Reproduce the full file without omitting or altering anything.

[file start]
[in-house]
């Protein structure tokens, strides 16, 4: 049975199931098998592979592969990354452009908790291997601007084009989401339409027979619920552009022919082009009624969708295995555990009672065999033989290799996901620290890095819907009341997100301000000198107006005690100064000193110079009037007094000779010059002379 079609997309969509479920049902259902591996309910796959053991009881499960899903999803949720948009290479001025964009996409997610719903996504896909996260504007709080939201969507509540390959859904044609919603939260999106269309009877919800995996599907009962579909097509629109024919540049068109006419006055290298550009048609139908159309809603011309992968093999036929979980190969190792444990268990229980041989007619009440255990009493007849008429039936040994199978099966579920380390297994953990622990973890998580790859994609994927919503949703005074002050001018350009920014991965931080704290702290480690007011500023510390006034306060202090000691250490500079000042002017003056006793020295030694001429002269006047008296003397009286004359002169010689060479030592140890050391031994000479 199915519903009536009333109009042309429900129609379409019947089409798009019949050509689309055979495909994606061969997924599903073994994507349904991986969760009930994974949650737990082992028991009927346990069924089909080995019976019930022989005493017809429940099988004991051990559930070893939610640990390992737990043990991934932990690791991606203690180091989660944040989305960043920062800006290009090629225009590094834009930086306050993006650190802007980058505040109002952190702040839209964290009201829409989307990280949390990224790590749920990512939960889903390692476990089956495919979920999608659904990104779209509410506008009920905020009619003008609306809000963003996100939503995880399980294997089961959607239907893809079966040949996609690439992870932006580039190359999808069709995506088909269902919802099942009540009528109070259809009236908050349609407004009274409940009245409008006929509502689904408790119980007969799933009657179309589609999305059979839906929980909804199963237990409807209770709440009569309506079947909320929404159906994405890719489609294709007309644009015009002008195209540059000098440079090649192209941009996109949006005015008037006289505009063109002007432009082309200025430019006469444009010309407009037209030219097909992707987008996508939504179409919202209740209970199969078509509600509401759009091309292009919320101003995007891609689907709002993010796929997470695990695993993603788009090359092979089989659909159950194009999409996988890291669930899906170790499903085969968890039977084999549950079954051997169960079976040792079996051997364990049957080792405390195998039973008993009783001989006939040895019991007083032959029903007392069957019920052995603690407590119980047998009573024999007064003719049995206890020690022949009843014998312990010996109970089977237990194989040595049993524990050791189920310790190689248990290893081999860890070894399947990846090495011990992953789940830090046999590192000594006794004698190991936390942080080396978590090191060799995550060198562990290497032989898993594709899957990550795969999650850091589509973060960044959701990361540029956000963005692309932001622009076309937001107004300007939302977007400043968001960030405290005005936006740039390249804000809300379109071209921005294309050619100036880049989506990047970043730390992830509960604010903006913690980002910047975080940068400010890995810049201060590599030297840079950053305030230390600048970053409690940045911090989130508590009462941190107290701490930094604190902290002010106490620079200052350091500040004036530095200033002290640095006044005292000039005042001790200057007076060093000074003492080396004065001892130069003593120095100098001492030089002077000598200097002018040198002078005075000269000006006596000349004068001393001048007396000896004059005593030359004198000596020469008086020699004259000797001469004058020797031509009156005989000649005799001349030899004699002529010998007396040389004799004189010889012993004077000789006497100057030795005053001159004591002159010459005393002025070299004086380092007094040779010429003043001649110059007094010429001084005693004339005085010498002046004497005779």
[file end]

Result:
[in-house]
């Protein structure tokens, strides 16, 4: 049975199931098998592979592969990354452009908790291997601007084009989401339409027979619920552009022919082009009624969708295995555990009672065999033989290799996901620290890095819907009341997100301000000198107006005690100064000193110079009037007094000779010059002379 079609997309969509479920049902259902591996309910796959053991009881499960899903999803949720948009290479001025964009996409997610719903996504896909996260504007709080939201969507509540390959859904044609919603939260999106269309009877919800995996599907009962579909097509629109024919540049068109006419006055290298550009048609139908159309809603011309992968093999036929979980190969190792444990268990229980041989007619009440255990009493007849008429039936040994199978099966579920380390297994953990622990973890998580790859994609994927919503949703005074002050001018350009920014991965931080704290702290480690007011500023510390006034306060202090000691250490500079000042002017003056006793020295030694001429002269006047008296003397009286004359002169010689060479030592140890050391031994000479 199915519903009536009333109009042309429900129609379409019947089409798009019949050509689309055979495909994606061969997924599903073994994507349904991986969760009930994974949650737990082992028991009927346990069924089909080995019976019930022989005493017809429940099988004991051990559930070893939610640990390992737990043990991934932990690791991606203690180091989660944040989305960043920062800006290009090629225009590094834009930086306050993006650190802007980058505040109002952190702040839209964290009201829409989307990280949390990224790590749920990512939960889903390692476990089956495919979920999608659904990104779209509410506008009920905020009619003008609306809000963003996100939503995880399980294997089961959607239907893809079966040949996609690439992870932006580039190359999808069709995506088909269902919802099942009540009528109070259809009236908050349609407004009274409940009245409008006929509502689904408790119980007969799933009657179309589609999305059979839906929980909804199963237990409807209770709440009569309506079947909320929404159906994405890719489609294709007309644009015009002008195209540059000098440079090649192209941009996109949006005015008037006289505009063109002007432009082309200025430019006469444009010309407009037209030219097909992707987008996508939504179409919202209740209970199969078509509600509401759009091309292009919320101003995007891609689907709002993010796929997470695990695993993603788009090359092979089989659909159950194009999409996988890291669930899906170790499903085969968890039977084999549950079954051997169960079976040792079996051997364990049957080792405390195998039973008993009783001989006939040895019991007083032959029903007392069957019920052995603690407590119980047998009573024999007064003719049995206890020690022949009843014998312990010996109970089977237990194989040595049993524990050791189920310790190689248990290893081999860890070894399947990846090495011990992953789940830090046999590192000594006794004698190991936390942080080396978590090191060799995550060198562990290497032989898993594709899957990550795969999650850091589509973060960044959701990361540029956000963005692309932001622009076309937001107004300007939302977007400043968001960030405290005005936006740039390249804000809300379109071209921005294309050619100036880049989506990047970043730390992830509960604010903006913690980002910047975080940068400010890995810049201060590599030297840079950053305030230390600048970053409690940045911090989130508590009462941190107290701490930094604190902290002010106490620079200052350091500040004036530095200033002290640095006044005292000039005042001790200057007076060093000074003492080396004065001892130069003593120095100098001492030089002077000598200097002018040198002078005075000269000006006596000349004068001393001048007396000896004059005593030359004198000596020469008086020699004259000797001469004058020797031509009156005989000649005799001349030899004699002529010998007396040389004799004189010889012993004077000789006497100057030795005053001159004591002159010459005393002025070299004086380092007094040779010429003043001649110059007094010429001084005693004339005085010498002046004497005779």